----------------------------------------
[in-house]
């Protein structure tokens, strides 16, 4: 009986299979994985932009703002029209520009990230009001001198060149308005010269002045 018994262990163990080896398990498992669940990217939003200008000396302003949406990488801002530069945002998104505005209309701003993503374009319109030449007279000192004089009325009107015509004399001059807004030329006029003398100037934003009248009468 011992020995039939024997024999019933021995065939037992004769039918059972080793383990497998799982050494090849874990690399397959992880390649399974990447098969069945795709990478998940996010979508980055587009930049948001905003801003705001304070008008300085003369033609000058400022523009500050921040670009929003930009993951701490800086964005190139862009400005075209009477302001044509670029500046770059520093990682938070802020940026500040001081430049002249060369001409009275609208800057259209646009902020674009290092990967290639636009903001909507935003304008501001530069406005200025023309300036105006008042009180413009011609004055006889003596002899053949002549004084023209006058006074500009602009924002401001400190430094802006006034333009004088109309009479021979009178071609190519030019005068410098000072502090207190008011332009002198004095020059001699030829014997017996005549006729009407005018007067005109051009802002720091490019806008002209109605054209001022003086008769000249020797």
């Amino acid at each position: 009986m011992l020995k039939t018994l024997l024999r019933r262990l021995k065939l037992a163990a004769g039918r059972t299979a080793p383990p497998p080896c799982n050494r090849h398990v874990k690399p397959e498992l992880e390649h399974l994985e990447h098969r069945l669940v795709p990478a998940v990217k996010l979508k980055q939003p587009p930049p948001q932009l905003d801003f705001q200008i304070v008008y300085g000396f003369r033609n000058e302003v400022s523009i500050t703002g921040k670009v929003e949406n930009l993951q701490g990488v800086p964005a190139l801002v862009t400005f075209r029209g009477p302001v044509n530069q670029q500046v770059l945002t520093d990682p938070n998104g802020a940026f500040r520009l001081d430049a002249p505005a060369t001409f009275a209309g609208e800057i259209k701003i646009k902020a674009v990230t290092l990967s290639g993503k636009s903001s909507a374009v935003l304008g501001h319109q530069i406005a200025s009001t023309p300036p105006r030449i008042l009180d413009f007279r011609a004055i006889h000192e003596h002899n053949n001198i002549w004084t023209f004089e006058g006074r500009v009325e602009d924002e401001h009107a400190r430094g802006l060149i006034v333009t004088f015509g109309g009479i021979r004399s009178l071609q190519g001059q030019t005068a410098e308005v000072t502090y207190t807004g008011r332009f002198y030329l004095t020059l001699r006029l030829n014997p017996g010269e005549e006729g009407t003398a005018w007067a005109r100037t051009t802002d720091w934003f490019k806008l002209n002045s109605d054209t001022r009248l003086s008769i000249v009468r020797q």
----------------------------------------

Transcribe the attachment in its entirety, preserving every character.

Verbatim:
[in-house]
């Protein structure tokens, strides 16, 4: 009986299979994985932009703002029209520009990230009001001198060149308005010269002045 018994262990163990080896398990498992669940990217939003200008000396302003949406990488801002530069945002998104505005209309701003993503374009319109030449007279000192004089009325009107015509004399001059807004030329006029003398100037934003009248009468 011992020995039939024997024999019933021995065939037992004769039918059972080793383990497998799982050494090849874990690399397959992880390649399974990447098969069945795709990478998940996010979508980055587009930049948001905003801003705001304070008008300085003369033609000058400022523009500050921040670009929003930009993951701490800086964005190139862009400005075209009477302001044509670029500046770059520093990682938070802020940026500040001081430049002249060369001409009275609208800057259209646009902020674009290092990967290639636009903001909507935003304008501001530069406005200025023309300036105006008042009180413009011609004055006889003596002899053949002549004084023209006058006074500009602009924002401001400190430094802006006034333009004088109309009479021979009178071609190519030019005068410098000072502090207190008011332009002198004095020059001699030829014997017996005549006729009407005018007067005109051009802002720091490019806008002209109605054209001022003086008769000249020797």
């Amino acid at each position: 009986m011992l020995k039939t018994l024997l024999r019933r262990l021995k065939l037992a163990a004769g039918r059972t299979a080793p383990p497998p080896c799982n050494r090849h398990v874990k690399p397959e498992l992880e390649h399974l994985e990447h098969r069945l669940v795709p990478a998940v990217k996010l979508k980055q939003p587009p930049p948001q932009l905003d801003f705001q200008i304070v008008y300085g000396f003369r033609n000058e302003v400022s523009i500050t703002g921040k670009v929003e949406n930009l993951q701490g990488v800086p964005a190139l801002v862009t400005f075209r029209g009477p302001v044509n530069q670029q500046v770059l945002t520093d990682p938070n998104g802020a940026f500040r520009l001081d430049a002249p505005a060369t001409f009275a209309g609208e800057i259209k701003i646009k902020a674009v990230t290092l990967s290639g993503k636009s903001s909507a374009v935003l304008g501001h319109q530069i406005a200025s009001t023309p300036p105006r030449i008042l009180d413009f007279r011609a004055i006889h000192e003596h002899n053949n001198i002549w004084t023209f004089e006058g006074r500009v009325e602009d924002e401001h009107a400190r430094g802006l060149i006034v333009t004088f015509g109309g009479i021979r004399s009178l071609q190519g001059q030019t005068a410098e308005v000072t502090y207190t807004g008011r332009f002198y030329l004095t020059l001699r006029l030829n014997p017996g010269e005549e006729g009407t003398a005018w007067a005109r100037t051009t802002d720091w934003f490019k806008l002209n002045s109605d054209t001022r009248l003086s008769i000249v009468r020797q």